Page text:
Monthly Archive: January 2014


Garmin VIRB “action” camera, also great on a slow boat

Garmin_VIRB_Edit_software_test_cPanbo.jpgI think that Garmin hit a home run with the VIRB action cameras they began shipping last Fall. I’ve been testing the regular model since late September and the Elite model since mid December, and I can picture all sorts of enjoyable ways to use either around a boat. I’m documenting a minor cruising adventure in the scene above, but could be remote controlling the camera to capture my crew and I playing a big fish or rounding a racing mark. However, I’ve also come to think of the entire “action camera” concept as a bit of a misnomer… 


NMEA 2000 Certification, in the Panbo crossfire

Panbo_NMEA_2000_certification_archive.jpgIt’s great that boaters on research missions are constantly (though quietly) digging through Panbo’s archives. But when one is inspired to write a detailed, articulate rebutal to a stand I took years ago on a subject that’s still relevant, it deserves special attention. Bo Collins is working hard to figure out a new electronics system for his 53-foot 1978 Hatteras LRC trawler and he takes exception to my notion that NMEA 2000 certification is not an absolute must when choosing devices that use the data standard. What follows is his argument with my retorts interspersed and plenty of room at the end for you to add your opinion…


Charlie ‘saved’…support the Coast Guard Foundation

Charlie_Doane_being_rescued_by_USCG.jpgMy friend and colleague Charlie Doane has been making the pages of Panbo since at least 2005 (sometimes even comically) and he does seem to get seriously offshore more than any other writer I can think of. But, damn, it’s unexpected to post an image of him being hoisted aboard a U.S. Coast Guard helicopter last week. The abandonment of the very first Alpha 42 catamaran Be Good Too has been covered extensively elsewhere, probably in most accurate detail by Charlie himself, and discussions about the incident rage in various online forums. While I think that chewing over maritime casualties like this is a good thing — even if it does bring out the pedantic ass in some of us — let me also suggest an appropriate course of action for interested bystanders…


Victron Color Control GX, more than a power display

Victron_color_control_GX_in_action.jpgThe photo could be sharper but I like it for two reasons. First, it’s confirmation that an ambitious product which doesn’t even have a manual yet actually works in the field. Second, it’s doing interesting work on an intriquing new vessel that has deep Panbot roots. You’ll learn much more about the boat on Febuary 4th when we celebrate Panbo’s 10th birthday, but today please say hello to the Victron Color Control GX…


Maretron N2KView: prices slashed, architecture improved, and BNWAS

FPB-78_w_N2KView_courtesy_Dashew_Offshore.jpgI find Steve Dashew’s latest FPB 78 long-range powerboat design so intriguing that I won’t link to it until the end of this entry for fear of losing you!  The relevant detail in the rendering above is Steve’s plan to occasionally use that giant 65-inch 4K resolution TV monitor so he can still see his radar and Maretron N2KView monitoring info as he moves about the vessel’s giant main cabin while underway. I got to spend time with the Dashews on their original FPB Windhorse, and it’s one heck of an equipment endorsement to be chosen for the next one. I also know that Steve’s expert evaluation of Maretron’s hardware and software systems came before the major and excellent-sounding N2KView product changes I’m about to outline…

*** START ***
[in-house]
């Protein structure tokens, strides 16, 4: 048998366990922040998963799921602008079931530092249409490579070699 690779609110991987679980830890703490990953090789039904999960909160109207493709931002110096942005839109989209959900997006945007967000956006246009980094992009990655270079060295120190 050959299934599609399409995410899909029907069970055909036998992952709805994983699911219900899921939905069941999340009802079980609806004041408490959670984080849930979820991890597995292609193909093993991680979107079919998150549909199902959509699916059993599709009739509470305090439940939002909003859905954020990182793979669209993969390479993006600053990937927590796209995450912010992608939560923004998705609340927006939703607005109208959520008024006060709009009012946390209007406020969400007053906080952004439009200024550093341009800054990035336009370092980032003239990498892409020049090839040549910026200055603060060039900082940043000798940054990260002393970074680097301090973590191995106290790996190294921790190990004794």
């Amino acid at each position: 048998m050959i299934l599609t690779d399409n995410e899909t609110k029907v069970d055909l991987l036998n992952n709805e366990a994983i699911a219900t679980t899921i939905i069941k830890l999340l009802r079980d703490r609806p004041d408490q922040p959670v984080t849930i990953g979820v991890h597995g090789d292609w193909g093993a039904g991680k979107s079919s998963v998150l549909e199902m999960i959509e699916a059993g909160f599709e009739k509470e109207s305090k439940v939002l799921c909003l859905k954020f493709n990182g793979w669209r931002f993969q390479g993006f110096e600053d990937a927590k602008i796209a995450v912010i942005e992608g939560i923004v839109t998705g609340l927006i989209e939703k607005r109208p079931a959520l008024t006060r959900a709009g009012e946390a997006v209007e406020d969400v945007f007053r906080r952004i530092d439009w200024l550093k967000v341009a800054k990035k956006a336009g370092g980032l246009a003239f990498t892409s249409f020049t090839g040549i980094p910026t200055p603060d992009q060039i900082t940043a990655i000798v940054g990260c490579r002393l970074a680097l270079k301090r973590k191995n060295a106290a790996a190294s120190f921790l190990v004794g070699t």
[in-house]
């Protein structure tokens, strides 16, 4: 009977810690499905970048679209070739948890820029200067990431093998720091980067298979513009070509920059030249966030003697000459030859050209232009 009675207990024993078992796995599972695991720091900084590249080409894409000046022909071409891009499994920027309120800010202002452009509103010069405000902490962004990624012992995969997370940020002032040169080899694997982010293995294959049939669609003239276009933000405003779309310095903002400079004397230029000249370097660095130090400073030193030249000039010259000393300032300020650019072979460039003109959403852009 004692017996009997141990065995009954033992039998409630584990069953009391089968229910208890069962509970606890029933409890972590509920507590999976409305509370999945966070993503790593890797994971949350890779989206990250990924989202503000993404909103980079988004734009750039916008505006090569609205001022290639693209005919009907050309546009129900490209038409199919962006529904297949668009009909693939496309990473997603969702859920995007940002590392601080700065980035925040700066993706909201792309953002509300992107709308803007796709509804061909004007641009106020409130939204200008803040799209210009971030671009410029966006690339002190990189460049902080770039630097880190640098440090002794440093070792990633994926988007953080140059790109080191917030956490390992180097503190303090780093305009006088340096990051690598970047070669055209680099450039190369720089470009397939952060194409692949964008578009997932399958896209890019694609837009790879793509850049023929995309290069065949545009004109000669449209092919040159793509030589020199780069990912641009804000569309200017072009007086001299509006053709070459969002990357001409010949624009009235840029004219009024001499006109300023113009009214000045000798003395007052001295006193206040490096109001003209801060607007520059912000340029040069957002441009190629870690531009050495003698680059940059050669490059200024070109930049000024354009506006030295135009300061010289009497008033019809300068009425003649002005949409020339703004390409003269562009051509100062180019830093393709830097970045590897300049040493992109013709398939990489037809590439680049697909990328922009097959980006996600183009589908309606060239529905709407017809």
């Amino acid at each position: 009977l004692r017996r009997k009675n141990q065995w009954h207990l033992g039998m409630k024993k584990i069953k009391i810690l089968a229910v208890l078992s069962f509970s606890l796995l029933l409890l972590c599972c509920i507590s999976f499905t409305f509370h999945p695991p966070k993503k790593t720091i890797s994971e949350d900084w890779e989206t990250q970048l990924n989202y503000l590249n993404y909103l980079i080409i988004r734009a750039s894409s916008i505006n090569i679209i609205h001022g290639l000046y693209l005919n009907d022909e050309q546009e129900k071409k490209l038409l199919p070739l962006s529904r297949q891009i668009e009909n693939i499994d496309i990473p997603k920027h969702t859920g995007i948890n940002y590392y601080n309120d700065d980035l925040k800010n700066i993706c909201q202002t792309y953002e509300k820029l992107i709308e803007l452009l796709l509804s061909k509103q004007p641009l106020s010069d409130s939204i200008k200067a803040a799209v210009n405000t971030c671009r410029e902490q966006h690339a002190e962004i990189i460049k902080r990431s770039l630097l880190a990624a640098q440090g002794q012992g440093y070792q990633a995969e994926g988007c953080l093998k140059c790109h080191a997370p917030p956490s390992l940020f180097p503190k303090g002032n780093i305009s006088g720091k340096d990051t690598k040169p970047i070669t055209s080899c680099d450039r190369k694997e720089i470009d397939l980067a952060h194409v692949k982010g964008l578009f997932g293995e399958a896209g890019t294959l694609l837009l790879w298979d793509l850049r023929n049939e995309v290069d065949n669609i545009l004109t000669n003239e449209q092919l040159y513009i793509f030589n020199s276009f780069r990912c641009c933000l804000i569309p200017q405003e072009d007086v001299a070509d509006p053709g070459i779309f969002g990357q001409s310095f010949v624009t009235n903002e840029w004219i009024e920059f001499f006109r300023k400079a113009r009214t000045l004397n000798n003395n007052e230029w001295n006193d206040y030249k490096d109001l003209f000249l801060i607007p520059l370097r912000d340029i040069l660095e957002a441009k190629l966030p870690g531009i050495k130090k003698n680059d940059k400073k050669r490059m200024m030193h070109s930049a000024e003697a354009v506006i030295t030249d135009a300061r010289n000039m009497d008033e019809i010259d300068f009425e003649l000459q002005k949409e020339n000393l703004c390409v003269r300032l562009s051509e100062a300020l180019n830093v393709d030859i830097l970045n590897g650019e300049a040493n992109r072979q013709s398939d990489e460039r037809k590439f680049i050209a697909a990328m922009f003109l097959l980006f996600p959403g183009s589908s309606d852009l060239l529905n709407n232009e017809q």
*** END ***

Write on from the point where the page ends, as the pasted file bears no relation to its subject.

Maretron FFM100 fuel flow monitor test (part 1), as good as it gets?

Maretron_fuel_flow_install_cPanbo.jpgWhen I first wrote about Maretron’s FFM100 fuel flow monitor, I was enthused about both its advanced sensor technology and the possibilities of a system designed from the ground up for NMEA 2000. Now that I’ve installed the system on Gizmo and tested it a bit underway (before the weather closed in), I’m even more impressed. But I have also learned how difficult it can be to accurately measure how much fuel a diesel actually uses in real time… 


Humminbird Ion Series, GeoNav is way more than back

Humminbird_Ion_Onix_intro_FLIBS_2013_cPanbo.jpgJohnson Outdoors really wants a piece of bluewater marine electronics. I learned a lot about the long, determined history of Johnson Family Enterprises when JO was trying to make GeoNav a major brand back in 2011. But while the GeoNav G12 MFDs I saw demoed had a lot of interesting features, even autorouting using either C-Map or Navionics charts, the competition from the existing Big Four brands is daunting. Plus, the economic timing was terrible and Johnson Outdoors pulled GeoNav’s plug, saying that they’d eventually try again under their successful freshwater Humminbird brand name. So, yes, the industrial design of the new Ion series looks like the old GeoNav G Series, but Ion really is “a new species of bluewater technology”…


BoatLogger, well worth serious beta testing

BoatLogger_beta_test_Home_page_cPanbo.jpgIt’s good to start the year with a project and I’ve got one to share. I’m convinced that a new boating service called BoatLogger has a terrific concept for collecting log data, cruise photos, equipment manuals, and much more to a personal boat website they’ve made very easy to set up. But what the developers need right now is a hardy band of beta testers to create their own sites, try every feature possible, and report problems. That’s how I spent much of 1/1/2014 as you can see at www.boatlogger/gizmo. I’ll explain what I’ve learned after the break, and also detail an incentive available to the first 50 beta testers… 

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